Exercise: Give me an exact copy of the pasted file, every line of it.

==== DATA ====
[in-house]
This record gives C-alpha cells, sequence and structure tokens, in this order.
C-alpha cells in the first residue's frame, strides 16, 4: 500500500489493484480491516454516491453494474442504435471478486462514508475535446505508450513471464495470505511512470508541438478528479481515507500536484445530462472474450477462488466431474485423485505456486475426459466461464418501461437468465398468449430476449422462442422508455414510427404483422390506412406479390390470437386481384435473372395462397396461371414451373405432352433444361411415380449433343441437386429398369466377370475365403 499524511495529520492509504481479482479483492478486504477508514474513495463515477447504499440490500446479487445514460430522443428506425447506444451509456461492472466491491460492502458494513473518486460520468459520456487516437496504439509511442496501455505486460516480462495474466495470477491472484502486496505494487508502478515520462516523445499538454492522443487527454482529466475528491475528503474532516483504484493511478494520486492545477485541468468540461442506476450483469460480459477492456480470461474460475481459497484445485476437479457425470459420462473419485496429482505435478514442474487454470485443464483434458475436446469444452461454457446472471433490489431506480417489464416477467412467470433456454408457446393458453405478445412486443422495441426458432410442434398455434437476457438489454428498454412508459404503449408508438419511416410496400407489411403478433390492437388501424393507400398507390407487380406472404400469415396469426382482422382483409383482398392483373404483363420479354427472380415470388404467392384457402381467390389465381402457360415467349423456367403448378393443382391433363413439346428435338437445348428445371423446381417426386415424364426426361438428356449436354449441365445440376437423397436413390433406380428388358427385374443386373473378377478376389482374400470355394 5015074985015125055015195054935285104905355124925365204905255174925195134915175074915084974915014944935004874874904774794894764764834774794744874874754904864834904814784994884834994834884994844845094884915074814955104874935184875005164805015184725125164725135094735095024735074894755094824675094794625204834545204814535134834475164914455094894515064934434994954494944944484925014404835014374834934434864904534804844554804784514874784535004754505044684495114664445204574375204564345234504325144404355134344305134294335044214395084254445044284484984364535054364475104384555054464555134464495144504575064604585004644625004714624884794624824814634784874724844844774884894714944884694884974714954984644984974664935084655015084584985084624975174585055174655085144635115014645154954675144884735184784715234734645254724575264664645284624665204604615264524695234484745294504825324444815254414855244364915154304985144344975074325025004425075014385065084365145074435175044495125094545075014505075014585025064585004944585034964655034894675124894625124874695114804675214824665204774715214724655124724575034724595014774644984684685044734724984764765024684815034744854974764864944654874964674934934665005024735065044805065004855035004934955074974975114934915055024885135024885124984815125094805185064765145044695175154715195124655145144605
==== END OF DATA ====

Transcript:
[in-house]
This record gives C-alpha cells, sequence and structure tokens, in this order.
C-alpha cells in the first residue's frame, strides 16, 4: 500500500489493484480491516454516491453494474442504435471478486462514508475535446505508450513471464495470505511512470508541438478528479481515507500536484445530462472474450477462488466431474485423485505456486475426459466461464418501461437468465398468449430476449422462442422508455414510427404483422390506412406479390390470437386481384435473372395462397396461371414451373405432352433444361411415380449433343441437386429398369466377370475365403 499524511495529520492509504481479482479483492478486504477508514474513495463515477447504499440490500446479487445514460430522443428506425447506444451509456461492472466491491460492502458494513473518486460520468459520456487516437496504439509511442496501455505486460516480462495474466495470477491472484502486496505494487508502478515520462516523445499538454492522443487527454482529466475528491475528503474532516483504484493511478494520486492545477485541468468540461442506476450483469460480459477492456480470461474460475481459497484445485476437479457425470459420462473419485496429482505435478514442474487454470485443464483434458475436446469444452461454457446472471433490489431506480417489464416477467412467470433456454408457446393458453405478445412486443422495441426458432410442434398455434437476457438489454428498454412508459404503449408508438419511416410496400407489411403478433390492437388501424393507400398507390407487380406472404400469415396469426382482422382483409383482398392483373404483363420479354427472380415470388404467392384457402381467390389465381402457360415467349423456367403448378393443382391433363413439346428435338437445348428445371423446381417426386415424364426426361438428356449436354449441365445440376437423397436413390433406380428388358427385374443386373473378377478376389482374400470355394 5015074985015125055015195054935285104905355124925365204905255174925195134915175074915084974915014944935004874874904774794894764764834774794744874874754904864834904814784994884834994834884994844845094884915074814955104874935184875005164805015184725125164725135094735095024735074894755094824675094794625204834545204814535134834475164914455094894515064934434994954494944944484925014404835014374834934434864904534804844554804784514874784535004754505044684495114664445204574375204564345234504325144404355134344305134294335044214395084254445044284484984364535054364475104384555054464555134464495144504575064604585004644625004714624884794624824814634784874724844844774884894714944884694884974714954984644984974664935084655015084584985084624975174585055174655085144635115014645154954675144884735184784715234734645254724575264664645284624665204604615264524695234484745294504825324444815254414855244364915154304985144344975074325025004425075014385065084365145074435175044495125094545075014505075014585025064585004944585034964655034894675124894625124874695114804675214824665204774715214724655124724575034724595014774644984684685044734724984764765024684815034744854974764864944654874964674934934665005024735065044805065004855035004934955074974975114934915055024885135024885124984815125094805185064765145044695175154715195124655145144605